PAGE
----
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Boris Marjanovic  

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  • Beating The Market Is Simple, But Not Easy [View article]
    "The reason RSP has outperformed over the last 5 years is because small-caps have outperformed over the last 5 years."

    The RSP has outperformed for a lot longer than 5 years -- in fact, since it was introduced in early 2003 (which is more than a decade!).
    May 1, 2015. 10:51 AM | 1 Like Like |Link to Comment
  • Beating The Market Is Simple, But Not Easy [View article]
    "Equal Weighing is dumb, as you pile on stocks that perform badly just to keep their weight constant, while you constantly are selling winners to keep their weight constant as well."

    If outperforming the market through equal weighting is dumb, then I don't want to be (your version) of smart!

    Equal weighting is more robust and there are many mathematical reasons why that is so, but it's too complicated to get into here. As I explained earlier, equal weighting is a contrarian strategy. As you rebalance it systematically forces you to buy the losers (i.e., the hated stocks) and sell the winners (i.e., the loved stocks). This, of course, goes against our natural human instincts. If you want to beat the market you must do things differently from the market, and that's why equal weighting works so well.
    May 1, 2015. 10:46 AM | 1 Like Like |Link to Comment
  • Beating The Market Is Simple, But Not Easy [View article]
    s-belton12

    You're comparing different indexes/ETFs to each other and it makes no sense in this case. Equally weighted versions of the ETF's you mentioned would perform even better over time than the currently cap-weighted ones. I have actually done a study on this and will publish it soon.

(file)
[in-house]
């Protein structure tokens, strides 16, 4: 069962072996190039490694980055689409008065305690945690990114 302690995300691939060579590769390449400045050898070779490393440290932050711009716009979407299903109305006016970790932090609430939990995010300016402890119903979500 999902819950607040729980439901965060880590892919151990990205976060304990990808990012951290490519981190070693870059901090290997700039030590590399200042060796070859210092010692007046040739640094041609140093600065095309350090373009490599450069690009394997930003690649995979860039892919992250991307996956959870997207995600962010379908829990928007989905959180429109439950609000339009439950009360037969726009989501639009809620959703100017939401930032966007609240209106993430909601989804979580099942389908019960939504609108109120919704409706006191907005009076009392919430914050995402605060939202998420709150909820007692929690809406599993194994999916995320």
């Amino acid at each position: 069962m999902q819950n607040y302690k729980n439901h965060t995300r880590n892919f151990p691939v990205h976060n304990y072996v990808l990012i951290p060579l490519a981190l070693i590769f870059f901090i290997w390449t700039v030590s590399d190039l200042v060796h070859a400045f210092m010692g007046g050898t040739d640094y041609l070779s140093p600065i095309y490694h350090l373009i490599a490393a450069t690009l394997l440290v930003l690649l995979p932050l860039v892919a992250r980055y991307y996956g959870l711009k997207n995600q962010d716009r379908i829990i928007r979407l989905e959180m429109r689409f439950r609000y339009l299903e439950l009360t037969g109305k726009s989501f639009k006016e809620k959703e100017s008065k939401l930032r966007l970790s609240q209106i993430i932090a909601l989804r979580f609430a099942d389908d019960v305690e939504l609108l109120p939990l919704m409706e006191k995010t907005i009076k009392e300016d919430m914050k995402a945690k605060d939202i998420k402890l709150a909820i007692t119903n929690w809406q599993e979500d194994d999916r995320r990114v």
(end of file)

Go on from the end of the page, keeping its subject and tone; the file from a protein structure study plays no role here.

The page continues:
Apr 30, 2015. 09:46 PM | 2 Likes Like |Link to Comment
  • Beating The Market Is Simple, But Not Easy [View article]
    s_belton12,

    I would pick the equal weight version. And your comment proves my point -- equal weighting forces you to buy more of those stocks that are hated (in this case BBRY) and less of those that are loved (in this case AAPL). This contrarian strategy is why the equally weighted S&P is outperforming the cap-weighted one.

    For the sake of argument, let's say we were having this argument a decade ago when BBRY was on top of the world and performing very well. I guarantee you would give the exact opposite argument -- buy more BBRY and less AAPL. Or what if we were talking about AAPL in the 90s? Remember, back during the 90s AAPL was struggling. It was essentially in the same position BBRY is in today. As the saying goes, hindsight is always 20/20. But when it comes to making money it's the future that matters, not the past!

    The beauty of equal weighting is that it doesn't require you to make predictions. Each stock is weighted equally in the index/portfolio -- some will do well, some poorly -- but on average your overall portfolio will do pretty good.
    Apr 30, 2015. 10:38 AM | 8 Likes Like |Link to Comment
  • Preparing For The Market's Collapse [View article]
    mts,

    I don't mean to sound arrogant, but it's pretty obvious that you don't even have a basic understanding of small probability black swan-style events. Let's just say the math can get quite complicated.
    Apr 28, 2015. 12:14 AM | 1 Like Like |Link to Comment
  • Preparing For The Market's Collapse [View article]
    mts,

    "It's 19x worse. To return from a 5% drawdown, you need a 5.26% increase. To return from a 50% drawdown, you need a 100% increase. 100%/5.26% = 19."

    I am afraid to say that nonlinearities/scale effects don't work that way; in other words, the math is not that simple. Experienced option traders will know what I mean.
    Apr 27, 2015. 11:29 PM | 1 Like Like |Link to Comment
  • Preparing For The Market's Collapse [View article]
    "In many ways, 5% market corrections are substantively different than one tenth 50% moves."

    I get what you're trying to say (the harm is not linear), but it's kind of poorly worded. In your example, a 5% move and 1/10 of a 50% move are, in fact, the same exact thing! What you should have said is that a 50% correction is not 10x as bad as a 5% move -- it's a lot worse than that, maybe 100x worse or more. There is a huge difference here.